April 11-April 17, 2016
Wichita, Kansas To Peoria, Illinois
Range of miles: 8,199-9,982
SO! EXCITED! We finally got the chance to go to Bassett, Nebraska! Why so excited? Bassett, Nebraska is the home of two of my favorite fictional characters that I created for HTHL’s filmed literature guides, Harley and Harley’s Wife. This lovable husband and wife team help HTHL students apply the theme or lesson learned from the literature book. The “Harley” segment is like a radio drama on film, complete with story line and wild foley. Harley’s wife is a spunky lady that often misses the big picture in life. Besides being a farmer’s wife, she’s the air traffic controller of Rock County Airport that helps HTHL’s fictional bush plane get in the air. Harley doesn’t say much, but boy oh boy, does he quietly get things done in the midst of his wife’s obliviousness. What makes them so adorable? They are in love with the Lord and in love with each other.
In the early stages of the development of the first HTHL Literature Adventure, Island of the Blue Dolphins, I knew I needed a small town in the middle of the United States where the HTHL bush plane could take-off. After dinner one night, I spread out the USA map and our family began looking for small towns in middle America.
The word “Bassett” caught our eye. After all, Knucklehead, the mascot of HTHL and the “bush plane pilot” who shows up in all of our films is a basset hound! It was meant to be! Bassett, Nebraska became the setting for the “Harley” segment.
I immersed myself in researching this sleepy little town via the town’s website and Google Earth. While writing, I often would close my eyes and picture what life was like for this fictional ma and pa farming couple of my imagination.
Gathering information for future episodes was on the top of my priority list. I was thrilled to walk down main street where I took in the sights, sounds, and the smells of the neighborhood. Forrest helped me by snapping tons of pics. I recorded types of businesses, read billboards outlining the city’s yearly events, and noted unusual items for sale in the windows. BusyGirl filmed the Rock County runway and the general landscape, so I would have ample pictures to create believable storylines. We even ate pizza at the local eatery and engaged two waitresses in conversation about the town they both call home. Ideas for future story lines flooded my mind and filled up pages in my writer’s notebook. It was a writer’s dream come true to have this kind of opportunity.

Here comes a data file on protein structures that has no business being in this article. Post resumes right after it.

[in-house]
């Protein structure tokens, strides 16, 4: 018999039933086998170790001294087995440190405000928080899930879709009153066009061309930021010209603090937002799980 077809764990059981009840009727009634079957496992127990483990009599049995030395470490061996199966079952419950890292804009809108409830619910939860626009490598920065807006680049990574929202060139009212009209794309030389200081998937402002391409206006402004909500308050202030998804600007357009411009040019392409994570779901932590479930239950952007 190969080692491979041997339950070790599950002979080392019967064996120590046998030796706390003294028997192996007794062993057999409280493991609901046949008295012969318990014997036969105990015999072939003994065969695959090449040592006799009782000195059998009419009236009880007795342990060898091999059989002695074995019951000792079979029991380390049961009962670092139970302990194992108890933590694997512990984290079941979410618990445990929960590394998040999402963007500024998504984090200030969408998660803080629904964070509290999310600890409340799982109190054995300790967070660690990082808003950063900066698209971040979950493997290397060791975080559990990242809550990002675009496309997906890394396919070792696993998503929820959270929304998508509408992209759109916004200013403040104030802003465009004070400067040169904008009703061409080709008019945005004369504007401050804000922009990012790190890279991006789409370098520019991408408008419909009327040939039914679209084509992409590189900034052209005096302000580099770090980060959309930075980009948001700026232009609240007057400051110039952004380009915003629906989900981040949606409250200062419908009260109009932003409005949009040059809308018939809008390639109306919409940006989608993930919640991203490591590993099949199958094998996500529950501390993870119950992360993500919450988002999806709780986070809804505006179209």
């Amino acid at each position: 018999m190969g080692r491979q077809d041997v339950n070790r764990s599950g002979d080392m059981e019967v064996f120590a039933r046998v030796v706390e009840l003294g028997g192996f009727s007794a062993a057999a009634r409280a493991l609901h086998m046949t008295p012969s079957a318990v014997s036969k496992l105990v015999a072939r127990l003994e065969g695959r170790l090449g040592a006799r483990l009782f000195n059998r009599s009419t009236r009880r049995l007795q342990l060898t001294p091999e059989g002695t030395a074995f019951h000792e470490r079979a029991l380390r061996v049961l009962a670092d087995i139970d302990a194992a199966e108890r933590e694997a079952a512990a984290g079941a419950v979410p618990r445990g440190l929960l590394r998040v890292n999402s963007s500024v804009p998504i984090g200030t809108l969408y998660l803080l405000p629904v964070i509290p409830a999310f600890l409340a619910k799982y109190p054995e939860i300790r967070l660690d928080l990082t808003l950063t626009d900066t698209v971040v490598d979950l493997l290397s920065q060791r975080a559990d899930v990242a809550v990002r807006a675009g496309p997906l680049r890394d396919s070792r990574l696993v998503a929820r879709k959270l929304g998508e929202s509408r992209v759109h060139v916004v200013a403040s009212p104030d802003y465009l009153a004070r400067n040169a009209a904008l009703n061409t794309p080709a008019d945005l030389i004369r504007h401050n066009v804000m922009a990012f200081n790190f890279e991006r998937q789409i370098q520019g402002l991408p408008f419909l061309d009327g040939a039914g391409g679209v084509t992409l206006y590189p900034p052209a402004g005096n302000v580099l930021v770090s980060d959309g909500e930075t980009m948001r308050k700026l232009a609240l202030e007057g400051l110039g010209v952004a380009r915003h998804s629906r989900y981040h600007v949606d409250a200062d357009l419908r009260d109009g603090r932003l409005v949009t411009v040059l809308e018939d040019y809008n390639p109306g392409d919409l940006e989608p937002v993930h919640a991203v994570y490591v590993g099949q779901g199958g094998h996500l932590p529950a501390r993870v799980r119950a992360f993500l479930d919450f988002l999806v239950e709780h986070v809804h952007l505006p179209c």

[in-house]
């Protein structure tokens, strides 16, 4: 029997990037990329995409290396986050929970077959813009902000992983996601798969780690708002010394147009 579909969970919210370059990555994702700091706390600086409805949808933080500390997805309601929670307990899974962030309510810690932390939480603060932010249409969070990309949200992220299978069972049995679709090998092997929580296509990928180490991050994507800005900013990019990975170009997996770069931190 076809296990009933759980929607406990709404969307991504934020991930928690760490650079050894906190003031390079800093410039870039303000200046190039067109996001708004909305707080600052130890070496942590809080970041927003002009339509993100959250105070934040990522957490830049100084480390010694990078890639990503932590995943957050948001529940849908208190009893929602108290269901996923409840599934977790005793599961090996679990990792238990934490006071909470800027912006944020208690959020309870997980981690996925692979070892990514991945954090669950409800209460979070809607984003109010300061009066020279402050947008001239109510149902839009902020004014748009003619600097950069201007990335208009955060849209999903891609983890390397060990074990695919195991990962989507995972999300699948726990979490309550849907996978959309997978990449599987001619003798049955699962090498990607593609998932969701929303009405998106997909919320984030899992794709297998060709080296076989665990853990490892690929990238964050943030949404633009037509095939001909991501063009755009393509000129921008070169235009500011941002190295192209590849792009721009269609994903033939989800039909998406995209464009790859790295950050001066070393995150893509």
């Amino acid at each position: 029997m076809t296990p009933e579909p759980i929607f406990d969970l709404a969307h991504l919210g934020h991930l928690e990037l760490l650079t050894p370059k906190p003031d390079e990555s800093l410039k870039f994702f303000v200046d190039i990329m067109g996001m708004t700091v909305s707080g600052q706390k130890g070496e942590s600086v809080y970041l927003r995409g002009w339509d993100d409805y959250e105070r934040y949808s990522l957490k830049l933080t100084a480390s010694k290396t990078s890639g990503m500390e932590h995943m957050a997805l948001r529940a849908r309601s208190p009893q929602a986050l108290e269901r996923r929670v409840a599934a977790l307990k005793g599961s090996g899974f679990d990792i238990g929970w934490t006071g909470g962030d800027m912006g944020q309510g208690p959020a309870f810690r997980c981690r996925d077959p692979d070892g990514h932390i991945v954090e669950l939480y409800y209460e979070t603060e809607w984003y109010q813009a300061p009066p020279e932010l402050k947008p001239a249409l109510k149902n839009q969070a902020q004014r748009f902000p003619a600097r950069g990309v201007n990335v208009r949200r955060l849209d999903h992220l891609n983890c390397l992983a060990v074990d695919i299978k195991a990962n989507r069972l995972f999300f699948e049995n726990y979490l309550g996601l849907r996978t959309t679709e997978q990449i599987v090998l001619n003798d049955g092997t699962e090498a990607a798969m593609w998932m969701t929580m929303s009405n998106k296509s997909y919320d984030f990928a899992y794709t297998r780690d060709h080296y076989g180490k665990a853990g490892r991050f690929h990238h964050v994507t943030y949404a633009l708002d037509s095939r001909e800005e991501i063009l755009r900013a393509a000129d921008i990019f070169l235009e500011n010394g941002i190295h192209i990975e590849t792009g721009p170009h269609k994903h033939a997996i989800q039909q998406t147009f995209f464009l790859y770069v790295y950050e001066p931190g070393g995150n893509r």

No lie, I could have spent a whole week here. Bassett, Nebraska was everything I imagined and so much more. We said our goodbyes to a town that has brought me so much joy as a writer. I can’t wait for you to meet Harley and Harley’s wife in the HTHL’s Literature Adventure. You’re going to fall in love with this fictional couple as I did!
We made a quick left at the end of Main Street. Miles of rolling hills gently rocked the HTHL van. The sunset was magnificent on the open plains. The local radio station filled the car with good hometown community announcements (Announcer: There’s a men’s Bible study on marriage in the back of the pizza place every Monday night at 8:00pm.) mixed with 80’s rock. Forrest once again pounded out the miles and found a clean and secure truck stop in Rapid City, South Dakota. We snuggled in our toasty sleeping bags for the night.
The sun beamed through the car window shades. We uncoiled from our rolled up sleeping position and stretched our bodies. We were pretty excited; we had a date with four famous homeschool boys. The windy roads of Black Hills Forest National Park led us to a notable American monument. The HTHL Team couldn’t wait to see Mount Rushmore.
No epic music was needed to drive the sense of awe and wonder as we took steps closer to the observation deck. Pictures do not do it justice. Wrap your brain around some of these facts.
- Over 90% of Mount Rushmore was carved using dynamite. The blasts removed approximately 450,000 tons of rock. Details were finished with jackhammers and hand chisels.
- The faces of Mount Rushmore are 60 feet high. That’s the same size as a six-story building.
- Washington’s nose is approximately 21 feet long. The rest of the faces have noses that measure about 20 feet.